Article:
Four’s core, after the last update seven years ago – Seven years after voluntary offset standard VCS Version 3 was released, Verra is preparing a new version. The organisation on Thursday launched a public consultation on the major proposed updates which will form the basis for VCS Version 4. “Many of the proposals you’ll see are a direct result of conversations and feedback from our project developers, validation/verification bodies, registries, methodology developers, VCU buyers and sellers, and our various other partners,” Verra said. The consultation will run for 60 days and end on July 16. After that, Verra said it will use the input to finalise the content of VCS Version 4, or potentially run a second consultation.
Dirty half-dozen – The European Commission on Thursday sent six countries to Europe’s highest court for failing to meet EU air quality standards, escalating a long-running process by Brussels. Germany, France, and the UK were sent to the European Court of Justice for breaching EU standards for nitrogen dioxide limits. Italy, Hungary and Romania will face the court over breaching particulate matter standards. (Politico)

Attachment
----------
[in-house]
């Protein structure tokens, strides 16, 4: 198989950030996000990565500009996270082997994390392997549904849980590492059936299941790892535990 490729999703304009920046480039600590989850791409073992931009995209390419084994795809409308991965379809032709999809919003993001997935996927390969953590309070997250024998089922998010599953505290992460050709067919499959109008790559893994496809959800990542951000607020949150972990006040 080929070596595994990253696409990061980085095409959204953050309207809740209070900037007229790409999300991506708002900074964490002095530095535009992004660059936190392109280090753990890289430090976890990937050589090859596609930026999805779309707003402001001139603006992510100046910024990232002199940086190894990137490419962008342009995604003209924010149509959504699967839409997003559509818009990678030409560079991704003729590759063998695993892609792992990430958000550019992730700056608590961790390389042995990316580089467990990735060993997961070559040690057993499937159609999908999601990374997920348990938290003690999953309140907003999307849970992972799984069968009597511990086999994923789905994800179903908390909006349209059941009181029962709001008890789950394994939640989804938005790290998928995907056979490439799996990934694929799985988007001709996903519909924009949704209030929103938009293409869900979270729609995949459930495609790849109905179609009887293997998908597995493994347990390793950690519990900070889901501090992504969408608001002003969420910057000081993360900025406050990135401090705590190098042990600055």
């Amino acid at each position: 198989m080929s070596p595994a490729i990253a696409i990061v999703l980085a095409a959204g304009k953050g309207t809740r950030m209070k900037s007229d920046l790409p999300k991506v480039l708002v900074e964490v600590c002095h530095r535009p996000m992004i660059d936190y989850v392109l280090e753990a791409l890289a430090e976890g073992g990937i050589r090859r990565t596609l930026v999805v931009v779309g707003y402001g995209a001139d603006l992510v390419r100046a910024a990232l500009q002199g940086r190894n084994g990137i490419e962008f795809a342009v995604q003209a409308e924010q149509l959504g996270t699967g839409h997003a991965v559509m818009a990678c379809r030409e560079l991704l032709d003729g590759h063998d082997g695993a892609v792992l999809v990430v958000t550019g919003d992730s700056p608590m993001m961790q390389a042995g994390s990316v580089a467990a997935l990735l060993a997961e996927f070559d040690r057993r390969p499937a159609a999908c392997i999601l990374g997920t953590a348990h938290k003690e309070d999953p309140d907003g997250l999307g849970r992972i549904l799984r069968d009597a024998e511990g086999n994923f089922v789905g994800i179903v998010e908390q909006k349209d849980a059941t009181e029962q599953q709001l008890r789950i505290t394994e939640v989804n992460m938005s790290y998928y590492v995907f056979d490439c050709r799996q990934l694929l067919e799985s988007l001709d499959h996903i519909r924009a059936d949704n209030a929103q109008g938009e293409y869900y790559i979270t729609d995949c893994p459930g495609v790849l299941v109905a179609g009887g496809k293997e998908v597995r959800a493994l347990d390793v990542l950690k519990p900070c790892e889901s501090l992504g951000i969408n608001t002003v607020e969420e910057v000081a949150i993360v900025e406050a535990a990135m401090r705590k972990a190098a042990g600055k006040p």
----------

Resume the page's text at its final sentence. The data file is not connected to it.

Reading matter – The special issue of magazine Carbon Mechanisms Review is out ahead of next week’s Innovate4Climate conference in Frankfurt. The German government-funded publication features articles on the linking of carbon markets and climate finance, the Nitric Acid Climate Change Action Group, voluntary markets and African initiatives to promote carbon markets.
Better business travel – Air BP will collaborate with Brazilian Avantto Aircraft Administration to offset carbon emissions coming from business air travel. Over the next 12 months, BP Target Neutral will work to offset all of the carbon emissions stemming from aviation fuel the oil giant supplies to Avantto. The programme will start on June 1, with a possibility for extension after the initial 12 months.